The Lord our God is one, the only living and true God (1Co 8:4, 6; Dt 6:4). He is self-existent (Jer 10:10; Isa 48:12) and infinite in being and perfection. His essence cannot be understood by anyone but him (Ex 3:14). He is a perfectly pure spirit (Jn 4:24). He is invisible and has no body, parts, or changeable emotions. He alone has immortality, dwelling in light that no one can approach (1Ti 1:17; Dt 4:15-16). He is unchangeable (Mal 3:6), immense (1Ki 8:27; Jer 23:23), eternal (Ps 90:2), incomprehensible, almighty (Ge 17:1), in every way infinite, absolutely holy (Isa 6:3), perfectly wise, wholly free, completely absolute. He works all things according to the counsel of his own unchangeable and completely righteous will (Ps 115:3; Isa 46:10) for his own glory (Pr 16:4); Ro 11:36). He is most loving, gracious, merciful, and patient. He overflows with goodness and truth, forgiving iniquity, transgression, and sin. He rewards those who seek him diligently (Ex 34:6-7; Heb 11:6). At the same time, he is perfectly just and terrifying in his judgments (Ne 9:32-33). He hates all sin (Ps 5:5-6) and will certainly not clear the guilty (Ex 34:7; Na 1:2-3).
God has all life (Jn 5:26), glory (Ps 148:13), goodness (Ps 119:68), and blessedness in and of himself; he alone is all-sufficient in himself. He does not need any creature he has made nor does he derive any glory from them (Job 22:2-3). Instead, he demonstrates his own glory in them, by them, to them, and upon them. He alone is the source of all being, and everything is from him, through him, and to him (Ro 11:34-36). He has absolute sovereign rule over all creatures, to act through them, for them, or upon them as he pleases (Da 4:25, 34-35). In his sight everything is open and visible (Heb 4:13). His knowledge is infinite and infallible. It does not depend upon any creature, so for him nothing is contingent or uncertain (Eze 11:5; Ac 15:18). He is absolutely holy in all his plans, in all his works (Ps 145:17), and in all his commands. Angels and human beings owe to him all the worship (Rev 5:12-14), service, or obedience that creatures owe to the Creator and whatever else he is pleased to require of them.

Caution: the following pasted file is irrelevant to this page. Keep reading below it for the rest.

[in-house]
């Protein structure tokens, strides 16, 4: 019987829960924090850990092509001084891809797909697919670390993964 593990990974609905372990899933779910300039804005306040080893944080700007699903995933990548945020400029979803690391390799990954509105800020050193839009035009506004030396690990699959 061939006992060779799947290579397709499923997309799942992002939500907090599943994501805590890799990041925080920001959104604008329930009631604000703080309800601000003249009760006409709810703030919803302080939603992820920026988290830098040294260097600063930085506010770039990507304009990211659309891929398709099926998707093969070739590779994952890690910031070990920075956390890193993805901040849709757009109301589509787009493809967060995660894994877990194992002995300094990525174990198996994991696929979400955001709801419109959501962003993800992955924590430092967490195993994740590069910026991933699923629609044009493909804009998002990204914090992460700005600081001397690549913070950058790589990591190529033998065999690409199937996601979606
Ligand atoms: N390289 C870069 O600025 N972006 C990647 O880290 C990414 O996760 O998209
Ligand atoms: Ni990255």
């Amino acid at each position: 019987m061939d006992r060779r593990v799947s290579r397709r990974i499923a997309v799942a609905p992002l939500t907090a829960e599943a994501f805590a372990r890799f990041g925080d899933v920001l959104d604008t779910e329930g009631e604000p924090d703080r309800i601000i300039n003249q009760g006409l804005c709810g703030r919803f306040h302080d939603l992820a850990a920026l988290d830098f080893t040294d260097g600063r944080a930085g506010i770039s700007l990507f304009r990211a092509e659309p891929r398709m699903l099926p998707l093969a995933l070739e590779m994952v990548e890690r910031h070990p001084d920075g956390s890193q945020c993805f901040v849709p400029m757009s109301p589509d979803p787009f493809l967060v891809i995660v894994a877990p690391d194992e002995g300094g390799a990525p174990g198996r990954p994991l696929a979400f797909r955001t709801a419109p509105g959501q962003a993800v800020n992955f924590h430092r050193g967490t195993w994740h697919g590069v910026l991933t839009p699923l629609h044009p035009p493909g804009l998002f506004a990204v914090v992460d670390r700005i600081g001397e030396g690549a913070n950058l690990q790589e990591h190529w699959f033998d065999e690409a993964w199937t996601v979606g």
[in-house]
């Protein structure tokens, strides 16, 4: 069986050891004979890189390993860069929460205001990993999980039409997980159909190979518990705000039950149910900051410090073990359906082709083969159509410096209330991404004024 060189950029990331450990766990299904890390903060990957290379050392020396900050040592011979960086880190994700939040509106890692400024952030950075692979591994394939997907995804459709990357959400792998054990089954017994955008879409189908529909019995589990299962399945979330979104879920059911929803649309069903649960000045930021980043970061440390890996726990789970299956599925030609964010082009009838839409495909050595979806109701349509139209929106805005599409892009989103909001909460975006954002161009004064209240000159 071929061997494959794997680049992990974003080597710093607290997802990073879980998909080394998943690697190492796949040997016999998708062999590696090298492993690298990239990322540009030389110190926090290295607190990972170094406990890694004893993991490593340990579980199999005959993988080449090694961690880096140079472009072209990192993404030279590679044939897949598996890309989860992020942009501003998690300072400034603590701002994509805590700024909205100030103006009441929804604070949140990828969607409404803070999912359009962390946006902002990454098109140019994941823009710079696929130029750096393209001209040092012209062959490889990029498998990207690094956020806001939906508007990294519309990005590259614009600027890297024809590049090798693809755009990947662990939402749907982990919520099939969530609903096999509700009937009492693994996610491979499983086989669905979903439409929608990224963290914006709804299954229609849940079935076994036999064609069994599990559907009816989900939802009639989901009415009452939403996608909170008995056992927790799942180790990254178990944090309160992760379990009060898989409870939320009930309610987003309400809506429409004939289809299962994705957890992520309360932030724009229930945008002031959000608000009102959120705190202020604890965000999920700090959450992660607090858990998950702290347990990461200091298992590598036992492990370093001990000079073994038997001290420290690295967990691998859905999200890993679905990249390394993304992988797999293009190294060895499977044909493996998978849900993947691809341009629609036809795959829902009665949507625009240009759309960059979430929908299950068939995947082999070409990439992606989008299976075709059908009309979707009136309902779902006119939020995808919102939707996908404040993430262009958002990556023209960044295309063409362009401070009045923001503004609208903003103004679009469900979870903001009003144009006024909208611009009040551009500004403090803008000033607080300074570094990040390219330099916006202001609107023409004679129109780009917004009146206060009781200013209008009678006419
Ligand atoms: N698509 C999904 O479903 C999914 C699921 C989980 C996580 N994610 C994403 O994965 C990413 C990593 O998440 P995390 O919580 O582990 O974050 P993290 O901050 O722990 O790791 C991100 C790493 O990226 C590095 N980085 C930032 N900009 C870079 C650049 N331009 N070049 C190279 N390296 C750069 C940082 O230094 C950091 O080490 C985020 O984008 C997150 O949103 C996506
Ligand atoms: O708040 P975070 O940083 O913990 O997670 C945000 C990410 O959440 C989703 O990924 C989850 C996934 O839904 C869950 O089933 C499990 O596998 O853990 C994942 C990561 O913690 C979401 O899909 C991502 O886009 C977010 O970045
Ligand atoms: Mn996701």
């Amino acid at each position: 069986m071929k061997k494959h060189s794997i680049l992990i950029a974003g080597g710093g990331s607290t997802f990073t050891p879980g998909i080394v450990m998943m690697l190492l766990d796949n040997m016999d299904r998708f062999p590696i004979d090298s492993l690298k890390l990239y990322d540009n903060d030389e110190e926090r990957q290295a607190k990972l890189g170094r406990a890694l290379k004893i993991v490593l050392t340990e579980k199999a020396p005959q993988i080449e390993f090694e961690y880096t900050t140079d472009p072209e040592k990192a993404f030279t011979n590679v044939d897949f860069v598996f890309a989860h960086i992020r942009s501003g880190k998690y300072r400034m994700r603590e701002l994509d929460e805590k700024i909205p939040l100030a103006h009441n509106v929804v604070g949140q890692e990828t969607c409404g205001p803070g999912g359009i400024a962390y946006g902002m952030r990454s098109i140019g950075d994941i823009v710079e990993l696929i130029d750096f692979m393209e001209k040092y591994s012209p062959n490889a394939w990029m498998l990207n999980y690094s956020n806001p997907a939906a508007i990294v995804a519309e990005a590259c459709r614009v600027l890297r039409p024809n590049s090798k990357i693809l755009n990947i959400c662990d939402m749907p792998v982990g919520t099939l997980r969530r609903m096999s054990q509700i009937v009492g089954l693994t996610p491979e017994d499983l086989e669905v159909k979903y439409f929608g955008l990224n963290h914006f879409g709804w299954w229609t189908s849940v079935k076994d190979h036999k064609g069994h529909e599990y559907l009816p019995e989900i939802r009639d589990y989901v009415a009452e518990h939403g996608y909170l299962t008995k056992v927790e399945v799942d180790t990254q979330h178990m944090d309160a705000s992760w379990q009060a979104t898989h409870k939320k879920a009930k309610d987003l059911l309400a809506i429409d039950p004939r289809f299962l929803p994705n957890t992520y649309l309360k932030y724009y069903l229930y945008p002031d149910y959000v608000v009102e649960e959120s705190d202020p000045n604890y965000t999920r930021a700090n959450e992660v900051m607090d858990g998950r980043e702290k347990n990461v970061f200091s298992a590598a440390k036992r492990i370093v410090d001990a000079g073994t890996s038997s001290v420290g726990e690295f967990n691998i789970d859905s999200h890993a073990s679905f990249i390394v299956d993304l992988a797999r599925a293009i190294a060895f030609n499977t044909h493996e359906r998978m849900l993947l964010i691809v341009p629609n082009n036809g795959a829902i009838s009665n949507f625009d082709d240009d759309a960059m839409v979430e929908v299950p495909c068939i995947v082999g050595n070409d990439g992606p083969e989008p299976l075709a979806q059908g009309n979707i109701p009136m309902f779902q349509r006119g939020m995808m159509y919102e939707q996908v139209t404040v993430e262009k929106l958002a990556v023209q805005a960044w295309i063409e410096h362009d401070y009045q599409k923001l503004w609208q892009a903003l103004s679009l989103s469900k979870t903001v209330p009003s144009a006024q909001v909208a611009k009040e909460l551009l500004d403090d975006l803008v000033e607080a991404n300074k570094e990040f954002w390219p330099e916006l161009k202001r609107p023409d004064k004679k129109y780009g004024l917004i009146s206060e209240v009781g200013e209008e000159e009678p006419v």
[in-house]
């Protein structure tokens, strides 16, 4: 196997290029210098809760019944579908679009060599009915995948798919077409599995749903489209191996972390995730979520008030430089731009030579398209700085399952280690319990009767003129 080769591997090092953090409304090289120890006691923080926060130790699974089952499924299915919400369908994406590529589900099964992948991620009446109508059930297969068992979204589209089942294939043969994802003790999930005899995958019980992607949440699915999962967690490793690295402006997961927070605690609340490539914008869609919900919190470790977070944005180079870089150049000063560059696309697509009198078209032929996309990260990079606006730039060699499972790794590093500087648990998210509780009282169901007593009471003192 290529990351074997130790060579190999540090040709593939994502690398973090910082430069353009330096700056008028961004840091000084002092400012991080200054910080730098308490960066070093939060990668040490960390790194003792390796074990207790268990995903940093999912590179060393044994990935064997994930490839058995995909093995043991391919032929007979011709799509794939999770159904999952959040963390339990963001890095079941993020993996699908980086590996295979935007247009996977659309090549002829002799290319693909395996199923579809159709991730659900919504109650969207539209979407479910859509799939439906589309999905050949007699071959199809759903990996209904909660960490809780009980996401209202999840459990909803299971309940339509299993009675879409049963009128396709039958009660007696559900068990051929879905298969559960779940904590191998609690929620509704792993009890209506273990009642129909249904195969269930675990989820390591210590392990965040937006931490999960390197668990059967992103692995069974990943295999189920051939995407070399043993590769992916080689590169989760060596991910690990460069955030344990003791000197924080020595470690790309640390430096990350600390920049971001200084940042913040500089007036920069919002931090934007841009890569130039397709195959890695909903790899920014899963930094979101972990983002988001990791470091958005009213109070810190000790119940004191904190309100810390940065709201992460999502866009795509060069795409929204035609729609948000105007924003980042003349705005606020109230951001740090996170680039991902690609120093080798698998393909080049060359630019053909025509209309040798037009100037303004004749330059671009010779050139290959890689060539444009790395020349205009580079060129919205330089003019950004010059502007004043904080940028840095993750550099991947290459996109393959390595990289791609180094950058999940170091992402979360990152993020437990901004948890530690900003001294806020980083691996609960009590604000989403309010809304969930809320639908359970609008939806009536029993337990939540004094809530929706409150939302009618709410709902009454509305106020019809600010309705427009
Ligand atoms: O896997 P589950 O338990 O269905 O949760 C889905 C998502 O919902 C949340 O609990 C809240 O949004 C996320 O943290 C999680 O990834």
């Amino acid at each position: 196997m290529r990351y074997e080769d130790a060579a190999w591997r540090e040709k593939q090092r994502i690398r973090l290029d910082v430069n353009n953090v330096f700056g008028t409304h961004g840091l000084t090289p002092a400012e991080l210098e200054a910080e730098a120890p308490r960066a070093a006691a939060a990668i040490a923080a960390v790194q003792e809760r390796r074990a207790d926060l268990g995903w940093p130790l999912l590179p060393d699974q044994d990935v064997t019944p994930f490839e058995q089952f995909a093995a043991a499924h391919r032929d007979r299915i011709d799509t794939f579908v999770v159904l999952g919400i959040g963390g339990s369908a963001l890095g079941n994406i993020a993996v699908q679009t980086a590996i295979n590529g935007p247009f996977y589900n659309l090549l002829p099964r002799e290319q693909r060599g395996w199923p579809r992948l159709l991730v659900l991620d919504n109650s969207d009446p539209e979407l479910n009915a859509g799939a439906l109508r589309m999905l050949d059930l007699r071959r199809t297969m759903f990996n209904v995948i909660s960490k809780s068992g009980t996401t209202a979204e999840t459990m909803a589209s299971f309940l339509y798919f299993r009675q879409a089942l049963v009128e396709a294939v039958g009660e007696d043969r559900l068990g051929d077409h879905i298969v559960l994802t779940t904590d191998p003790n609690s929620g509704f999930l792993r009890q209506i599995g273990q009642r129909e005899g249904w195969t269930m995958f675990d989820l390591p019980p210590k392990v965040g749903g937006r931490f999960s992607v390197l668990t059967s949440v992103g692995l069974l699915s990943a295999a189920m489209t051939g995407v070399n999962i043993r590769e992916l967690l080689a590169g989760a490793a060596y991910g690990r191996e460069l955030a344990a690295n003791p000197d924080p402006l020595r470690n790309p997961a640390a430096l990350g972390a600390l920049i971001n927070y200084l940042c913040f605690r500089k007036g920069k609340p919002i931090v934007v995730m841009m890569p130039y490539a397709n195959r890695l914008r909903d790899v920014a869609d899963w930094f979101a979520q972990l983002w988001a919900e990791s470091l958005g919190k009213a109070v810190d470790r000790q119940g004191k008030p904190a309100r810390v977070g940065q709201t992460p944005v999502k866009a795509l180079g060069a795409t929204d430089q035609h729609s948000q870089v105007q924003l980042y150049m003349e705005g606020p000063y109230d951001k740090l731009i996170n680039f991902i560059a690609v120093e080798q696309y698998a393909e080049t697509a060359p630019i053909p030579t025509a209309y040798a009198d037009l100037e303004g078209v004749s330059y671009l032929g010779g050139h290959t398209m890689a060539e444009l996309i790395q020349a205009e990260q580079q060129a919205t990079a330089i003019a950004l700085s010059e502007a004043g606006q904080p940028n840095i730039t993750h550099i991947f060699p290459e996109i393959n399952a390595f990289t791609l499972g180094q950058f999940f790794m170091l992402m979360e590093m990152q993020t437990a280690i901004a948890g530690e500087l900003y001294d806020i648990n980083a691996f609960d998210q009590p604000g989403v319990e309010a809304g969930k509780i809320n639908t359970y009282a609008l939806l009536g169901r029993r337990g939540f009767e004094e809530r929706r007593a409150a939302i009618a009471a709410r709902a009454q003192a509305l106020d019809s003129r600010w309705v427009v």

This divine and infinite Being consists of three real persons, the Father, the Word or Son, and the Holy Spirit (Mt 28:18; 2Co 13:14). These three have the same substance, power, and eternity, each having the whole divine essence without this essence being divided (Ex 3:14; Jn 14:11; 1Co 8:6). The Father is not derived from anyone, neither begotten nor proceeding. The Son is eternally begotten of the Father (Jn 1:14, 18). The Holy Spirit proceeds from the Father and the Son (Jn 15:26; Gal 4:6). All three are infinite and without beginning and are therefore only one God, who is not to be divided in nature and being. Yet these three are distinguished by several distinctive characteristics and personal relations. This truth of the Trinity is the foundation of all of our fellowship with God and of our comforting dependence on him.